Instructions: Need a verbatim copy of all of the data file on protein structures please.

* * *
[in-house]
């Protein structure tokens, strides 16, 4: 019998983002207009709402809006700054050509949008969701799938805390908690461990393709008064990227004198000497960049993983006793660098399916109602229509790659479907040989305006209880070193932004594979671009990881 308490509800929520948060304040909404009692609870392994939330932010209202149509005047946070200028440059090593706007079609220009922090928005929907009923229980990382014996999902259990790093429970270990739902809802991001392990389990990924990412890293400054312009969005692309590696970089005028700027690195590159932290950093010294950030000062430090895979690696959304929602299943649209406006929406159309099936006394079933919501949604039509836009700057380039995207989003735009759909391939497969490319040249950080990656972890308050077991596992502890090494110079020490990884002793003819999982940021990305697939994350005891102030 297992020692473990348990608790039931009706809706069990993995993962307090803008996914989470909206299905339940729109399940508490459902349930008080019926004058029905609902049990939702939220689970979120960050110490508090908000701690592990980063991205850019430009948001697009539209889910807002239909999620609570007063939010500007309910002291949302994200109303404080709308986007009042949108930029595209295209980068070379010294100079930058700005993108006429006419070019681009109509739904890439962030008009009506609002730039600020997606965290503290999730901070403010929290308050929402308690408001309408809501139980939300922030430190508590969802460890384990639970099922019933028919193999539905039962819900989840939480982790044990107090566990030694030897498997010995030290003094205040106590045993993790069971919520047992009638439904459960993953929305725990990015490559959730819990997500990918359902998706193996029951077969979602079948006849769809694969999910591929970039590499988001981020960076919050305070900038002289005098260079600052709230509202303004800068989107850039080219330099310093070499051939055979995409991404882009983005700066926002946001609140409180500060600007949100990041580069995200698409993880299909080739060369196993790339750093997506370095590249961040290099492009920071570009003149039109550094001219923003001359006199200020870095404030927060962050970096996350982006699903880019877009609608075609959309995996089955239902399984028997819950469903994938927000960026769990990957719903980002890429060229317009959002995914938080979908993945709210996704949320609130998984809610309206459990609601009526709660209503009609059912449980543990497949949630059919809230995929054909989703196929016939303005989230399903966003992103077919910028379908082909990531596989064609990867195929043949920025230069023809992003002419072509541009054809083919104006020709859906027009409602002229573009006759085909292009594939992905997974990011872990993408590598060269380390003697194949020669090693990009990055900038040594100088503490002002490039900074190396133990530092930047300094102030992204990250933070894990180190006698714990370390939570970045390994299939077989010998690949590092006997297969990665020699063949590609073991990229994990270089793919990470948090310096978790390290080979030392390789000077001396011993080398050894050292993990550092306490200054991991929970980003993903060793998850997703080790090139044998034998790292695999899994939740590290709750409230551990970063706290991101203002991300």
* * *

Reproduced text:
[in-house]
């Protein structure tokens, strides 16, 4: 019998983002207009709402809006700054050509949008969701799938805390908690461990393709008064990227004198000497960049993983006793660098399916109602229509790659479907040989305006209880070193932004594979671009990881 308490509800929520948060304040909404009692609870392994939330932010209202149509005047946070200028440059090593706007079609220009922090928005929907009923229980990382014996999902259990790093429970270990739902809802991001392990389990990924990412890293400054312009969005692309590696970089005028700027690195590159932290950093010294950030000062430090895979690696959304929602299943649209406006929406159309099936006394079933919501949604039509836009700057380039995207989003735009759909391939497969490319040249950080990656972890308050077991596992502890090494110079020490990884002793003819999982940021990305697939994350005891102030 297992020692473990348990608790039931009706809706069990993995993962307090803008996914989470909206299905339940729109399940508490459902349930008080019926004058029905609902049990939702939220689970979120960050110490508090908000701690592990980063991205850019430009948001697009539209889910807002239909999620609570007063939010500007309910002291949302994200109303404080709308986007009042949108930029595209295209980068070379010294100079930058700005993108006429006419070019681009109509739904890439962030008009009506609002730039600020997606965290503290999730901070403010929290308050929402308690408001309408809501139980939300922030430190508590969802460890384990639970099922019933028919193999539905039962819900989840939480982790044990107090566990030694030897498997010995030290003094205040106590045993993790069971919520047992009638439904459960993953929305725990990015490559959730819990997500990918359902998706193996029951077969979602079948006849769809694969999910591929970039590499988001981020960076919050305070900038002289005098260079600052709230509202303004800068989107850039080219330099310093070499051939055979995409991404882009983005700066926002946001609140409180500060600007949100990041580069995200698409993880299909080739060369196993790339750093997506370095590249961040290099492009920071570009003149039109550094001219923003001359006199200020870095404030927060962050970096996350982006699903880019877009609608075609959309995996089955239902399984028997819950469903994938927000960026769990990957719903980002890429060229317009959002995914938080979908993945709210996704949320609130998984809610309206459990609601009526709660209503009609059912449980543990497949949630059919809230995929054909989703196929016939303005989230399903966003992103077919910028379908082909990531596989064609990867195929043949920025230069023809992003002419072509541009054809083919104006020709859906027009409602002229573009006759085909292009594939992905997974990011872990993408590598060269380390003697194949020669090693990009990055900038040594100088503490002002490039900074190396133990530092930047300094102030992204990250933070894990180190006698714990370390939570970045390994299939077989010998690949590092006997297969990665020699063949590609073991990229994990270089793919990470948090310096978790390290080979030392390789000077001396011993080398050894050292993990550092306490200054991991929970980003993903060793998850997703080790090139044998034998790292695999899994939740590290709750409230551990970063706290991101203002991300």